Franceschi E; Drick N; Fuge J; Santus P; Fischer B; Kayser M; Welte T; Suhling H;
ERJ open research [ERJ Open Res] 2023 Mar 20; Vol. 9 (2).
Date of Electronic Publication: 2023 Mar 20 (Print Publication: 2023).
Introduction: Exercise limitation is frequently described among asthmatic patients and could be related to different mechanisms of the pulmonary, cardiovascular and muscular systems. Despite this, cardiopulmonary exercise testing (CPET) does not have an established role in the management of severe asthma. The aim of our study was to investigate the role of CPET and inspiratory pressure measurement in exercise capacity and muscle strength in severe asthmatic patients treated with anti-IL-5 therapy.
Methods: A monocentric observational study was conducted at Hanover Medical School, Germany, from April 2018 to June 2019. Patients affected by severe asthma treated with either mepolizumab or benralizumab were included. All patients underwent CPET before the initiation of antibody therapy and after 3 months, and follow-up visits were scheduled at 3, 6 and 12 months with plethysmography, inspiratory pressure measurement and blood gas analysis.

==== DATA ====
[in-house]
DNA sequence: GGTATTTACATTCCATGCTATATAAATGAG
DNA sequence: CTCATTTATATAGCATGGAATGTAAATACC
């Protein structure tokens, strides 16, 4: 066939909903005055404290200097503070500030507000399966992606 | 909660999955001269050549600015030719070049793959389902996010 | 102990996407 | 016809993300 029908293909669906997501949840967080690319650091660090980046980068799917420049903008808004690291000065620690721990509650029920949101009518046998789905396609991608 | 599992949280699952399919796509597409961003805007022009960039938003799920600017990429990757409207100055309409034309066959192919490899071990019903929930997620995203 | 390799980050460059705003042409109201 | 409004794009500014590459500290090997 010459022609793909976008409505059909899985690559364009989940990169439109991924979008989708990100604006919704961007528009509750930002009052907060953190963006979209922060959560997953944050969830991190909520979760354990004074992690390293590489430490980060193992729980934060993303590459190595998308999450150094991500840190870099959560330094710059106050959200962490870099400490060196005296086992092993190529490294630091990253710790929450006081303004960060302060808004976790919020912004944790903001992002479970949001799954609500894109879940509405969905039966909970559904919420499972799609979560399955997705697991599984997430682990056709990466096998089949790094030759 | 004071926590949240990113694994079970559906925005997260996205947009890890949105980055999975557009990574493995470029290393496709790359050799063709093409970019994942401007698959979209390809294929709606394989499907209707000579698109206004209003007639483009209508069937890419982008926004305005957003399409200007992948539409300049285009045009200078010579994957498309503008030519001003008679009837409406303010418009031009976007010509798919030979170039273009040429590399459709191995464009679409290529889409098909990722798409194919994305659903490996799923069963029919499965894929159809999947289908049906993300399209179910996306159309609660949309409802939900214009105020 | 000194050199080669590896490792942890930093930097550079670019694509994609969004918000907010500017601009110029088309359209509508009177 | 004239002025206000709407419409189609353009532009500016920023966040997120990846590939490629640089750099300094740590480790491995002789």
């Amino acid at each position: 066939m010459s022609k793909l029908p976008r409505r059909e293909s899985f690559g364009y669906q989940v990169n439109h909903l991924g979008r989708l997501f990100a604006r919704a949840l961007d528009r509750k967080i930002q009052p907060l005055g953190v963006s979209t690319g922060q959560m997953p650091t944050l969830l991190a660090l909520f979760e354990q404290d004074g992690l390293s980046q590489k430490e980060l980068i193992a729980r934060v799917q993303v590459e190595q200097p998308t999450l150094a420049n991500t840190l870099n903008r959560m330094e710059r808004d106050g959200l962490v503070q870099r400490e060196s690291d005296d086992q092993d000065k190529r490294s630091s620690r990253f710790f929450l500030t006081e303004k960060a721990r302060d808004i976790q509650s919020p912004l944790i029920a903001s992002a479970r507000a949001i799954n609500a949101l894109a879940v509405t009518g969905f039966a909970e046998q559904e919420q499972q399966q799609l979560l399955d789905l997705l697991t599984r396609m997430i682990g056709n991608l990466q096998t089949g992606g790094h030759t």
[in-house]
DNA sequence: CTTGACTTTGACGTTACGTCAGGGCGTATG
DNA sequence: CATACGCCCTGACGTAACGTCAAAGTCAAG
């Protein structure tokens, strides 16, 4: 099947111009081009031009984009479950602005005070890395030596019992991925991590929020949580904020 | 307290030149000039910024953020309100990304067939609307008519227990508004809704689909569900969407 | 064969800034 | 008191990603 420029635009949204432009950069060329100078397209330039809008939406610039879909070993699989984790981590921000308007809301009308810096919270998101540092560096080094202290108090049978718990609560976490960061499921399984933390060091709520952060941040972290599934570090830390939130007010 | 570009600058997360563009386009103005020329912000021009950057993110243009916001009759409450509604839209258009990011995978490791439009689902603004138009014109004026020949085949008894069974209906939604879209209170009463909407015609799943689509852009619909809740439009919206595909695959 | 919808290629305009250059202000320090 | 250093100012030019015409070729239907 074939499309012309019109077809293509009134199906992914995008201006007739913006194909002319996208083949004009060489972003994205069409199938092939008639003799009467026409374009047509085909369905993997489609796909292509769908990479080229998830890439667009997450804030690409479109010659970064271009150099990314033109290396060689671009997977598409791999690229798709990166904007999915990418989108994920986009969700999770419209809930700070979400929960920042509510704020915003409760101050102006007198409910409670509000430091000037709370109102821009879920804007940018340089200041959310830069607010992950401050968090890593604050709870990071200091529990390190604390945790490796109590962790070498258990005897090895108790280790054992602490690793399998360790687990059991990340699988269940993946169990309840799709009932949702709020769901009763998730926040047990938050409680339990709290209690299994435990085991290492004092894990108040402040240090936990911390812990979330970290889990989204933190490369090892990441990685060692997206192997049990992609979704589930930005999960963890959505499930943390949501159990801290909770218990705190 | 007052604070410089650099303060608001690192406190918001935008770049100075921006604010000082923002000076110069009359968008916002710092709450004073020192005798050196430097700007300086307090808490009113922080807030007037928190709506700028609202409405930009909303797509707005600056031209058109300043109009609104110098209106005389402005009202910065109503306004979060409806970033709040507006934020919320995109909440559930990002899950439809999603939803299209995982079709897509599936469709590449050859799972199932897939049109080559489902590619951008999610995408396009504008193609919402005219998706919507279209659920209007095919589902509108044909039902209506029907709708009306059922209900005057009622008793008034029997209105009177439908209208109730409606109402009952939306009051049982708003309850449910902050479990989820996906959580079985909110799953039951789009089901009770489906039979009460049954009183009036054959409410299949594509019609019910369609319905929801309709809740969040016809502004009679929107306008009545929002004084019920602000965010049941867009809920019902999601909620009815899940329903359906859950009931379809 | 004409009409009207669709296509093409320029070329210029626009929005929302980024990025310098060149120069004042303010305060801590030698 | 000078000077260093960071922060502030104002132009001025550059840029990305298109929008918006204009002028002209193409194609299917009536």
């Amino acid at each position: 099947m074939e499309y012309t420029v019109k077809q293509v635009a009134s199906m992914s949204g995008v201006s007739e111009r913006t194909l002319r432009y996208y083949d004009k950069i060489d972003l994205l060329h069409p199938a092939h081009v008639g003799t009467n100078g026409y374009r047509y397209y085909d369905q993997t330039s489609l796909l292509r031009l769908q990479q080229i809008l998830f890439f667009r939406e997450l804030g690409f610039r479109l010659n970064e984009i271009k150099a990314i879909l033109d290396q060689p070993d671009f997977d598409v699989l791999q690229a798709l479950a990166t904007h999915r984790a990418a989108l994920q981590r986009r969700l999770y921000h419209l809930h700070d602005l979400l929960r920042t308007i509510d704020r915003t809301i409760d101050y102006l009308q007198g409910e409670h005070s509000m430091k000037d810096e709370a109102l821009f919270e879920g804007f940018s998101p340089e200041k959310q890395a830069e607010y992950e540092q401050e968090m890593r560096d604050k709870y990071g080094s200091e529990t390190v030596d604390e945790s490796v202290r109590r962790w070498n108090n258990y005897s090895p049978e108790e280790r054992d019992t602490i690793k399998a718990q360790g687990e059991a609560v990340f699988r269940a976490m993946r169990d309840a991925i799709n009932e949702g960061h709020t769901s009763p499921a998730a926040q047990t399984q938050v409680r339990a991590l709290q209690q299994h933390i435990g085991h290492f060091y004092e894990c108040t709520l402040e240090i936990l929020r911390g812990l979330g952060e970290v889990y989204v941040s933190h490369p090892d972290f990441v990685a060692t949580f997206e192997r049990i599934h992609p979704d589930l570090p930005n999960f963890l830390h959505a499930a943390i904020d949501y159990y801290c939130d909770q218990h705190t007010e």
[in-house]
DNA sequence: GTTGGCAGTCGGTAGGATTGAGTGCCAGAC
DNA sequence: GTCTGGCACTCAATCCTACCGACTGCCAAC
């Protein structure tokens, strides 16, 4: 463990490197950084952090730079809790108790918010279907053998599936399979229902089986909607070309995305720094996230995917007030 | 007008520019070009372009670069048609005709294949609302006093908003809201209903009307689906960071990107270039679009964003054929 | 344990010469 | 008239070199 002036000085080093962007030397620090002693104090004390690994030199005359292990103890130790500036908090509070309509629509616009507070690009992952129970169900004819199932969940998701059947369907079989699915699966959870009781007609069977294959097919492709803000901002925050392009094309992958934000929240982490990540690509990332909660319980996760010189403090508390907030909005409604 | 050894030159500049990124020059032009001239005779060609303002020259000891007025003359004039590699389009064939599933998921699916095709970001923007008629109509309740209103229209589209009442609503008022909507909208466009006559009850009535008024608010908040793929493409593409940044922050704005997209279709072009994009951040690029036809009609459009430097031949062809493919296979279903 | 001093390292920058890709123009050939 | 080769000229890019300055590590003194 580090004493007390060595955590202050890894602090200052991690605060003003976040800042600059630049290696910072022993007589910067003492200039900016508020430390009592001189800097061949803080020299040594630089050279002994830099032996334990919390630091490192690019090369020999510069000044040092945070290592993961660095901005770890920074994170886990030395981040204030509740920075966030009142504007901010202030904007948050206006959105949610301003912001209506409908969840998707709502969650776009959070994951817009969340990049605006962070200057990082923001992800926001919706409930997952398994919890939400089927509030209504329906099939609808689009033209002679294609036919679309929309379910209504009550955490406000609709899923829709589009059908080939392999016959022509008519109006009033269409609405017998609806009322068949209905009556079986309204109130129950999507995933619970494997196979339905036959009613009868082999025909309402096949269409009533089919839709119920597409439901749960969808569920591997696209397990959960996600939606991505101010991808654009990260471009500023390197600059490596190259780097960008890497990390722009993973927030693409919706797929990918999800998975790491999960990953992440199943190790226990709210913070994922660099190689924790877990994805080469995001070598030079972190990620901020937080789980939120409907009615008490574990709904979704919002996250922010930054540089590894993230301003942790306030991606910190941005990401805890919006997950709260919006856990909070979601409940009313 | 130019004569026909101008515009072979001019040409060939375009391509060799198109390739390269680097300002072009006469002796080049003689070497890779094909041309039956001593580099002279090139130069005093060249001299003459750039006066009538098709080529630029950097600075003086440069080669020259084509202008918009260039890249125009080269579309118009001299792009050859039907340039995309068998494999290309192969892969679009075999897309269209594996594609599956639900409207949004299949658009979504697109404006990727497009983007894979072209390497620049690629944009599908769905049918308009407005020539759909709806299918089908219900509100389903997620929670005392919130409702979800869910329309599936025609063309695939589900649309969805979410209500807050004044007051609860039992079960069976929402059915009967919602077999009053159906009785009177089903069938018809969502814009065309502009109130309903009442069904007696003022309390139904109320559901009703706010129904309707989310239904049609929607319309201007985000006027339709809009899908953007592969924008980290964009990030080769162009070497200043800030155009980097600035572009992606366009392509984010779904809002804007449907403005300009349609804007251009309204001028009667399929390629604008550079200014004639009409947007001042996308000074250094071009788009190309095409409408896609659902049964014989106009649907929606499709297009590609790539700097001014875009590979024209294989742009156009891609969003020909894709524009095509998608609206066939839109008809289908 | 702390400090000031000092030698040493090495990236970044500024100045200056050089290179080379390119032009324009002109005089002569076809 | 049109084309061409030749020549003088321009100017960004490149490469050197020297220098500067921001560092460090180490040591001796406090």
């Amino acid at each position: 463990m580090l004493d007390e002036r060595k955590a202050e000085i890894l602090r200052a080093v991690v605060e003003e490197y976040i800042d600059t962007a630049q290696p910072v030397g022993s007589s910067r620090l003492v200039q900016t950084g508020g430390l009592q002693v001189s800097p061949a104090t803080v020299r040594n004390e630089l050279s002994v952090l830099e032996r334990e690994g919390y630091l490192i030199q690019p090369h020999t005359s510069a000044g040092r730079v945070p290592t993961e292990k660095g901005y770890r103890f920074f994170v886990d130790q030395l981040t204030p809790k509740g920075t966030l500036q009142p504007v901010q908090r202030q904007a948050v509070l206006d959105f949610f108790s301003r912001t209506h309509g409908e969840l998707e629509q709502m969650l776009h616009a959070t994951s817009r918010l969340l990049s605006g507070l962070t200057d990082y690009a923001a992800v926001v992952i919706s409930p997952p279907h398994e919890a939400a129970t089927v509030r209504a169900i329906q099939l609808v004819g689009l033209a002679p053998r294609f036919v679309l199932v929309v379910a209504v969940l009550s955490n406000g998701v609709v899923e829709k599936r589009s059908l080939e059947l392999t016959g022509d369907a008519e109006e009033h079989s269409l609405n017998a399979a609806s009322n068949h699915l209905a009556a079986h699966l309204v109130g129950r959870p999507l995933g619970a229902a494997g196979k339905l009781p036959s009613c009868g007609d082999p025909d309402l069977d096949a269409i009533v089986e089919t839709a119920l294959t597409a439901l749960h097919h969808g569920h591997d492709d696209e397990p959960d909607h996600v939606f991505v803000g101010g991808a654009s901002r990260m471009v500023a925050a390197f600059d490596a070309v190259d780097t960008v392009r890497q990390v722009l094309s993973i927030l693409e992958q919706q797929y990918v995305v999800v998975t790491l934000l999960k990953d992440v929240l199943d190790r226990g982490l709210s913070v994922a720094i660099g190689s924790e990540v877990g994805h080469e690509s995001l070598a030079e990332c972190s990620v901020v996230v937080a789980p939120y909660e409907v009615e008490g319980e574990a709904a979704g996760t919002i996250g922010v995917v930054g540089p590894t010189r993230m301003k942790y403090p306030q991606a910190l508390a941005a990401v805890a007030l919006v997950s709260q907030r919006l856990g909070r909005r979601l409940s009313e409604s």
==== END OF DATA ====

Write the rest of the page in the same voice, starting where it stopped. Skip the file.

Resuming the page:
Results: 14 patients were enrolled: 10 (71.4%) females, median age 52 years (IQR 47-61). Seven patients were treated with benralizumab, seven with mepolizumab. Oxygen uptake ( V ‘ O 2 peak) did not change significantly after 3 months of antibody treatment, while the mean value of the breathing reserve exhaustion reduced significantly from 78% to 60% (p=0.004). Whereas at baseline seven patients depleted the breathing reserve and two of them experienced oxygen desaturation during exercise, at 3 months no one presented any desaturation or breathing reserve exhaustion. The inspiratory pressure remained unchanged before and after the antibody therapy.
Conclusion: CPET could show hints of alveolar recruitment and ventilatory efficiency in severe asthma patients treated with antibody therapy.